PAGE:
Date: Tuesday, January 25, 2011
Beer: House Ale
Category: Strong Scotch Ale
Brewed in: Scotland
Traquair House Ale pours a dark chestnut color that is virtually impenetrable by light. The head developed one finger thick even with an extremely aggressive pour. There was minimal lacing and short retention.
My nose is picking up on a handful of similar aromas: roasted malt, toffee, caramel, and molasses. They all balance each other out quite well.
The taste was not as loaded as the aroma. I only really notice roasted and nutty caramel and toffee. It is surely less complex then smelling the beer let on.
The mouthfeel is quite light and carbonation is low to medium. The alcohol content of 7.2% is not any more noticeable than a beer with 5%. It goes down quite easy.
The individual aspects of this beer are less than the sum of its parts. My general overall impression of this beer is quite positive. It has very complimentary flavors, smells, and mouthfeel that combine for a very enjoyable drink.
January 25, 2011 | Categories: 3 Pints, A Beer a Day, Beer Tasting, Ratings, Scottish and Irish Ale, Strong Scotch Ale | Tags: ale, Beer, beer-a-day, house, scotch, scotland, scottish, strong, Tasting, traquair | Leave a comment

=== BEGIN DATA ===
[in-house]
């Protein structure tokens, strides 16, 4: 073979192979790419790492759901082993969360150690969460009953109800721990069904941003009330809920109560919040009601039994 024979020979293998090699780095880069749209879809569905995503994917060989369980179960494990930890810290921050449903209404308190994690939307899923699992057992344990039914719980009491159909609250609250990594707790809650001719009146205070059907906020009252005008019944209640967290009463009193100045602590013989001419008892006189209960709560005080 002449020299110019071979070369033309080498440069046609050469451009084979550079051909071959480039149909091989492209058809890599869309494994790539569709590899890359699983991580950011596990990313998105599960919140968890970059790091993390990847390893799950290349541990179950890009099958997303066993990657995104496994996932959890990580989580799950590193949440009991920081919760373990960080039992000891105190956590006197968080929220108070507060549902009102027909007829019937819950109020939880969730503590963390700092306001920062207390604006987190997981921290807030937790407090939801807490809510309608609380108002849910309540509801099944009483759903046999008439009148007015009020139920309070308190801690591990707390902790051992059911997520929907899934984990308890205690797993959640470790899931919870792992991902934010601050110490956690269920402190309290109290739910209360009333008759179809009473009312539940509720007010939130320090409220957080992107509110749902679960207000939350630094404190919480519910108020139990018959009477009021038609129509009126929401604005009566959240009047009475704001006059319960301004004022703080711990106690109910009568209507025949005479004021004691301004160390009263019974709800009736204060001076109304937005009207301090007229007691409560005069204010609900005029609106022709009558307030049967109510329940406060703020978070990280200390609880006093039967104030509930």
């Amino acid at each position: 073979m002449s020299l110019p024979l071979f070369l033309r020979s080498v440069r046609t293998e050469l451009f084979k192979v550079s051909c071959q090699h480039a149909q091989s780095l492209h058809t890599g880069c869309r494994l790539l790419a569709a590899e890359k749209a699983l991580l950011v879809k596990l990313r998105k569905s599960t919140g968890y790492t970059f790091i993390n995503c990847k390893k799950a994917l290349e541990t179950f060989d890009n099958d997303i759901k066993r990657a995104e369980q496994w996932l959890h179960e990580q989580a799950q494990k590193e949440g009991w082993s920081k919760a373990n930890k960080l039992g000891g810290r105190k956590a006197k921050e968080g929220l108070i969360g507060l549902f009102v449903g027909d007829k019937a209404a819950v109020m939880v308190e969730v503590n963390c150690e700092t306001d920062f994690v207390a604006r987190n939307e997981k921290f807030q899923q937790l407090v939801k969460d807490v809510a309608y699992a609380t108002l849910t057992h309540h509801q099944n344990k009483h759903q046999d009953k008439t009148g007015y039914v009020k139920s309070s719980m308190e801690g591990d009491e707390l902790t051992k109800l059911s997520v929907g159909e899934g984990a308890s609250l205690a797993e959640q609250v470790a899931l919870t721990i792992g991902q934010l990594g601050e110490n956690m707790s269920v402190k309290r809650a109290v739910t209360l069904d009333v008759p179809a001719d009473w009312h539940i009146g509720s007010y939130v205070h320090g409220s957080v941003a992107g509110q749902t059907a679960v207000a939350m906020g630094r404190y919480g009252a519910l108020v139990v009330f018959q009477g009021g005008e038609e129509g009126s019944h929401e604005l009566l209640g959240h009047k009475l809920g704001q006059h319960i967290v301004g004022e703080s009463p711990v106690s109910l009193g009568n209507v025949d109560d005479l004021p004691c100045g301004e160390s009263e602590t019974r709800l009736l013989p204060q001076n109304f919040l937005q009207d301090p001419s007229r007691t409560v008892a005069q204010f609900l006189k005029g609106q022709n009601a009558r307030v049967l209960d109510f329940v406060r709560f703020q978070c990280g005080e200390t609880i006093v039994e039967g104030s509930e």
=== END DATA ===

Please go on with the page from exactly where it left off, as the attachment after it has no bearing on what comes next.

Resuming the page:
Date: Tuesday, January 11, 2011
Brewery: Innis & Gunn
Beer: Original Oak Aged Beer
Category: Wood-Aged Beer
Brewed in: Scotland
The aroma offered is unappealing giving me the impression the brewer has tried to mask the overpowering skunk smell with copious amounts of vanilla. There are faint smells of oak but the aromas expected from beer (i.e. where are the malts and hops?) are noticeably absent.
My tongue immediately picks up a skunky flavor paired with some bitterness from the hops. Gradually the vanilla hits but is undermined by a metallic aftertaste. The tastes that have the potential to impress are impaired by what tastes like a skunk sprayed some tinfoil. These flavors have no place in a beer.
The beer is light to medium bodied with moderate carbonation in the mouth.
The beer is dangerously close to being undrinkable for my palate; however, I have the distinct impression that the brewer has taken a very sub-standard beer and tried to turn it into a premium brew by dumping it in oak barrels.
History lesson: In fact, that is precisely what has happened. Originally a Scottish company intended to make a scotch whiskey that had a beer finish. To achieve this the distiller filled the oak barrels with beer in order for the barrels to soak up the beer flavors in the wood. The beer was then discarded and the barrel was filled with scotch whiskey.
Some workers of the distillery braved up enough to sample the discarded beer and discovered it was both drinkable and very unique. Innis & Gunn was spun-off to exploit this discovery.
Now Innis & Gunn has the beer brewed by an “unnamed” brewery which is then put in white Bourbon barrels from the United States to age.
Conclusion: An interesting beer to try but I won’t be seeking it out again. I would sample other Innis & Gunn varieties but I would not entertain the thought of buying the Original again unless I found information stating that they have significantly improved their initial beer.